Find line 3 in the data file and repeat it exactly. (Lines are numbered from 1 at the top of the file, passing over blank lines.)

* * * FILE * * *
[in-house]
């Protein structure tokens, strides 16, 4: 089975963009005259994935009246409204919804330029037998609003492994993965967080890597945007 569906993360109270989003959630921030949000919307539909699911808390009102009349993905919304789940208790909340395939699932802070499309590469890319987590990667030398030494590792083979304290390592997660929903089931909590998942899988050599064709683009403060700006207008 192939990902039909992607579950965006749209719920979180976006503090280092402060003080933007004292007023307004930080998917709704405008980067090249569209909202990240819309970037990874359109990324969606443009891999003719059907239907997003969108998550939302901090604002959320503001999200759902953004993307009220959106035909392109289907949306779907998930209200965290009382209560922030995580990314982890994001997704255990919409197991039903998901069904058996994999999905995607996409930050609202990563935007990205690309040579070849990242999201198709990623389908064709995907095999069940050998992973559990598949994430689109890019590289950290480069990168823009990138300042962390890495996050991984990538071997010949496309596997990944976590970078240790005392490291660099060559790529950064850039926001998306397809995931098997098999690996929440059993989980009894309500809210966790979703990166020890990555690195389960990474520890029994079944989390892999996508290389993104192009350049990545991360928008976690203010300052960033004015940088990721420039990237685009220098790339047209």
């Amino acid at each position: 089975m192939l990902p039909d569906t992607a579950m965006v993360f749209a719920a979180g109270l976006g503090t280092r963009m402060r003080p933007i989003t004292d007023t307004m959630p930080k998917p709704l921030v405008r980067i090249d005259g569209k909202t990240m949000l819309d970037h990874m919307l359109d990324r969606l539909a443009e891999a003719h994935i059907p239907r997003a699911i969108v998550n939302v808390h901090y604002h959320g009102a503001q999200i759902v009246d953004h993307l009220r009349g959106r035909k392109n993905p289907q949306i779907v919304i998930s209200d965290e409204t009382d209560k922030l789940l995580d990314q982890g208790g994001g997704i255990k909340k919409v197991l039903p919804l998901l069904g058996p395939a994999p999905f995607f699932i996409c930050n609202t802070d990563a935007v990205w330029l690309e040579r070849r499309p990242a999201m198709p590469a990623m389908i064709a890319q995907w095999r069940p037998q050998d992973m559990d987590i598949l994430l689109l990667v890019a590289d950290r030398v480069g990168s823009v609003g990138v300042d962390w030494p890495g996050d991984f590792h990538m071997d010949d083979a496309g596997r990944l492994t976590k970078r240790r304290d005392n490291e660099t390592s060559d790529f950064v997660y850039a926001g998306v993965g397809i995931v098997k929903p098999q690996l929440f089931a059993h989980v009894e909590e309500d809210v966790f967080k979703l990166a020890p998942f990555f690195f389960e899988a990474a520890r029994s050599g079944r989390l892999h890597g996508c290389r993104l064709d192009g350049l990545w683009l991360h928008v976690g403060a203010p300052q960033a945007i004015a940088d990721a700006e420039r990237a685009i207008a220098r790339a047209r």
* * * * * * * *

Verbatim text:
């Amino acid at each position: 089975m192939l990902p039909d569906t992607a579950m965006v993360f749209a719920a979180g109270l976006g503090t280092r963009m402060r003080p933007i989003t004292d007023t307004m959630p930080k998917p709704l921030v405008r980067i090249d005259g569209k909202t990240m949000l819309d970037h990874m919307l359109d990324r969606l539909a443009e891999a003719h994935i059907p239907r997003a699911i969108v998550n939302v808390h901090y604002h959320g009102a503001q999200i759902v009246d953004h993307l009220r009349g959106r035909k392109n993905p289907q949306i779907v919304i998930s209200d965290e409204t009382d209560k922030l789940l995580d990314q982890g208790g994001g997704i255990k909340k919409v197991l039903p919804l998901l069904g058996p395939a994999p999905f995607f699932i996409c930050n609202t802070d990563a935007v990205w330029l690309e040579r070849r499309p990242a999201m198709p590469a990623m389908i064709a890319q995907w095999r069940p037998q050998d992973m559990d987590i598949l994430l689109l990667v890019a590289d950290r030398v480069g990168s823009v609003g990138v300042d962390w030494p890495g996050d991984f590792h990538m071997d010949d083979a496309g596997r990944l492994t976590k970078r240790r304290d005392n490291e660099t390592s060559d790529f950064v997660y850039a926001g998306v993965g397809i995931v098997k929903p098999q690996l929440f089931a059993h989980v009894e909590e309500d809210v966790f967080k979703l990166a020890p998942f990555f690195f389960e899988a990474a520890r029994s050599g079944r989390l892999h890597g996508c290389r993104l064709d192009g350049l990545w683009l991360h928008v976690g403060a203010p300052q960033a945007i004015a940088d990721a700006e420039r990237a685009i207008a220098r790339a047209r």